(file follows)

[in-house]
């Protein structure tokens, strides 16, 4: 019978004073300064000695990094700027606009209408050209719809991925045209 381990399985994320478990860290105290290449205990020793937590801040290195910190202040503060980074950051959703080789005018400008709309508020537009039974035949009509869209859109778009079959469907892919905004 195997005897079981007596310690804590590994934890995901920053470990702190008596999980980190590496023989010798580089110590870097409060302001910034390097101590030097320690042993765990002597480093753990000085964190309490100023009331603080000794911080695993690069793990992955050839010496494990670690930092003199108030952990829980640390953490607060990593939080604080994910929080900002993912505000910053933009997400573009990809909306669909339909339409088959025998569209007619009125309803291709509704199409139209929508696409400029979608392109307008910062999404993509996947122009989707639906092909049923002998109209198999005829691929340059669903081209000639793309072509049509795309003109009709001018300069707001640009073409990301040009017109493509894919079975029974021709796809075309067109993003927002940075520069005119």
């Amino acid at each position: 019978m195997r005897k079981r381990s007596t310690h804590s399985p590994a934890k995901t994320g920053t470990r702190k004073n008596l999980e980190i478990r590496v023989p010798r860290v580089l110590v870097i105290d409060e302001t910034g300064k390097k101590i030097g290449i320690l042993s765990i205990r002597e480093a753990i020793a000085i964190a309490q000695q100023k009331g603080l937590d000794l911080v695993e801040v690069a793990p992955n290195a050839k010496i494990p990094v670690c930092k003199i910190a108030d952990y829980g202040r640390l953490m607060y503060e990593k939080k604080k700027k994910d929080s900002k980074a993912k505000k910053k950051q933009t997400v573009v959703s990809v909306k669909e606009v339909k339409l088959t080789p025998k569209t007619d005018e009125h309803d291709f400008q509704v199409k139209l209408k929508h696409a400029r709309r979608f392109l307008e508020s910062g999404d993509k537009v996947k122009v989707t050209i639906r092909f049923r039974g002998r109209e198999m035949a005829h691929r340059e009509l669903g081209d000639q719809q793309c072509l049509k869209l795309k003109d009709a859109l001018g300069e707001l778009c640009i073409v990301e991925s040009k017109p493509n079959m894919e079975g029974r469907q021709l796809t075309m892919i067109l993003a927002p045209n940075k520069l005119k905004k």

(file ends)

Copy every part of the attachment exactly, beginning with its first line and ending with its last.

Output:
[in-house]
């Protein structure tokens, strides 16, 4: 019978004073300064000695990094700027606009209408050209719809991925045209 381990399985994320478990860290105290290449205990020793937590801040290195910190202040503060980074950051959703080789005018400008709309508020537009039974035949009509869209859109778009079959469907892919905004 195997005897079981007596310690804590590994934890995901920053470990702190008596999980980190590496023989010798580089110590870097409060302001910034390097101590030097320690042993765990002597480093753990000085964190309490100023009331603080000794911080695993690069793990992955050839010496494990670690930092003199108030952990829980640390953490607060990593939080604080994910929080900002993912505000910053933009997400573009990809909306669909339909339409088959025998569209007619009125309803291709509704199409139209929508696409400029979608392109307008910062999404993509996947122009989707639906092909049923002998109209198999005829691929340059669903081209000639793309072509049509795309003109009709001018300069707001640009073409990301040009017109493509894919079975029974021709796809075309067109993003927002940075520069005119």
């Amino acid at each position: 019978m195997r005897k079981r381990s007596t310690h804590s399985p590994a934890k995901t994320g920053t470990r702190k004073n008596l999980e980190i478990r590496v023989p010798r860290v580089l110590v870097i105290d409060e302001t910034g300064k390097k101590i030097g290449i320690l042993s765990i205990r002597e480093a753990i020793a000085i964190a309490q000695q100023k009331g603080l937590d000794l911080v695993e801040v690069a793990p992955n290195a050839k010496i494990p990094v670690c930092k003199i910190a108030d952990y829980g202040r640390l953490m607060y503060e990593k939080k604080k700027k994910d929080s900002k980074a993912k505000k910053k950051q933009t997400v573009v959703s990809v909306k669909e606009v339909k339409l088959t080789p025998k569209t007619d005018e009125h309803d291709f400008q509704v199409k139209l209408k929508h696409a400029r709309r979608f392109l307008e508020s910062g999404d993509k537009v996947k122009v989707t050209i639906r092909f049923r039974g002998r109209e198999m035949a005829h691929r340059e009509l669903g081209d000639q719809q793309c072509l049509k869209l795309k003109d009709a859109l001018g300069e707001l778009c640009i073409v990301e991925s040009k017109p493509n079959m894919e079975g029974r469907q021709l796809t075309m892919i067109l993003a927002p045209n940075k520069l005119k905004k």